Participation is a human right and a pillar to a pluralistic and democratic society.

We are eager and ready to do our part to address this crisis. We have solutions that reflect the concerns and political objectives of those who are affected most.

Syrians are best placed to determine policy about Syrians and Syrian refugees. This crisis is our day-to-day reality and our involvement at every stage of the decision-making process as partners and experts needs to be a priority.

With no immediate end in sight for the Syrian crisis, it is of utmost importance that the EU states carefully consider what they can do to protect, educate, and empower refugees, not only from Syria but from around the world, as experts and legitimate counterparts."

EU: Restricted document gives overview of police efforts against "facilitated illegal immigration"

A recent report submitted by Europol to the Council of the EU's internal security committee (COSI) offers an overview of "the implementation of the 2015 and 2016 OAPs [operational action plans] on "Illegal Immigration". This annex was discussed during the National EMPACT [European Multidisciplinary Platform Against Criminal Threats] Coordinators meeting held at Europol on 22-23 November 2016."

See: EU Policy Cycle: Monitoring of the Operational Action Plans 2016 - Priority "Illegal Immigration" (15212/16, RESTREINT UE/EU RESTRICTED, 6 December 2016, pdf)

EU-Mali: EEAS statement on the signing of the common communiqué

A statement issued by a spokesperson for the EU's European External Action Service seeks to clarify what exactly has been agreed between the EU and Mali in relation to cooperation on migration. Recent reports have suggested that the EU and Mali signed a readmission agreement, something that was subsequently denied by the Malian government.

AUSTRIA-ECJ: Questions on visa in the Dublin Regulation and Schengen Borders Code sent to ECJ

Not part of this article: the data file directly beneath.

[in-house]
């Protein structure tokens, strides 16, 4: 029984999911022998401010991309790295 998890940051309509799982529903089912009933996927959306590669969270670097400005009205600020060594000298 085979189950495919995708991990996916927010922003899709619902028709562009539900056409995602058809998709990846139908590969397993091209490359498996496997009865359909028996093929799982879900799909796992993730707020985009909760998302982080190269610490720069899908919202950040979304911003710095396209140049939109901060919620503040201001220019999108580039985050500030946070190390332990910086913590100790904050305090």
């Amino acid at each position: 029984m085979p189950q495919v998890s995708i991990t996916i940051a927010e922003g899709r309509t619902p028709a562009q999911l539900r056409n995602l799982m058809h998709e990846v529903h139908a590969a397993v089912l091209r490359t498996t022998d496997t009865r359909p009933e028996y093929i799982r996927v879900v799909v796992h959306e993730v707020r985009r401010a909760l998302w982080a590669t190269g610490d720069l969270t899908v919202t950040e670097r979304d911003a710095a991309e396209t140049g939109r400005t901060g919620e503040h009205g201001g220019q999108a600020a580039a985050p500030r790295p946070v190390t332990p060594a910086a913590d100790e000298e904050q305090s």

"On the 14 December 2016 the Austrian Administrative High Court referred the following questions to the Court of Justice in C-646/16 Jafari on the interpretation to be given to the term “visa” under the Dublin Regulation III and Schengen Borders Code:

1. Are Articles 2 lit m, Article 12 and Article 13 of Regulation (EU) No. 604/2013, hereinafter: Dublin III-Regulation, to be interpreted in conjunction with other legal acts related to the Dublin III-Regulation or are said provisions to be interpreted independently and autonomously?

If the provisions of the Dublin III-Regulation are to be interpreted independently and autonomously from other legal acts:

2. Is the de facto tolerated entry into a MS’ territory for the sole purpose of transiting a MS and applying for international protection in another MS to be regarded as “visa” as defined by Article 2 lit m and Article 12 Dublin III-Regulation in cases – like the present – which occurred at a time when the national authorities of the involved MS are confronted with an extraordinary high number of persons demanding transit through their territory?"

See: Austrian Administrative High Court refers preliminary questions to CJEU on the definition of visa under the Dublin Regulation and Schengen Borders Code (EDAL, link)

UK: Brighton father gives up job to help refugees (The Argus, link):

"A FATHER gave up his career to help refugees.

Paul Hutchings, 49, gave up his life as a marketing consultant, has taken an unexpected direction

Paul, of Hollingbury Park Avenue, Brighton, who has two daughters and two stepsons left his job this year to give the most precious gift: his time.

He said: “I was watching the news 18 months ago and I was getting really frustrated because enough wasn’t being done to help the refugees.

“In September last year I saw an opportunity to go to Calais, so I hired a van for a long weekend and it ended that, going and coming between Calais and Brighton for about six months.

"So I got involved in an organisation there. Then, in April, someone who I was working with in Calais was really keen to do something in Greece, and I was keen to do something there as well.” "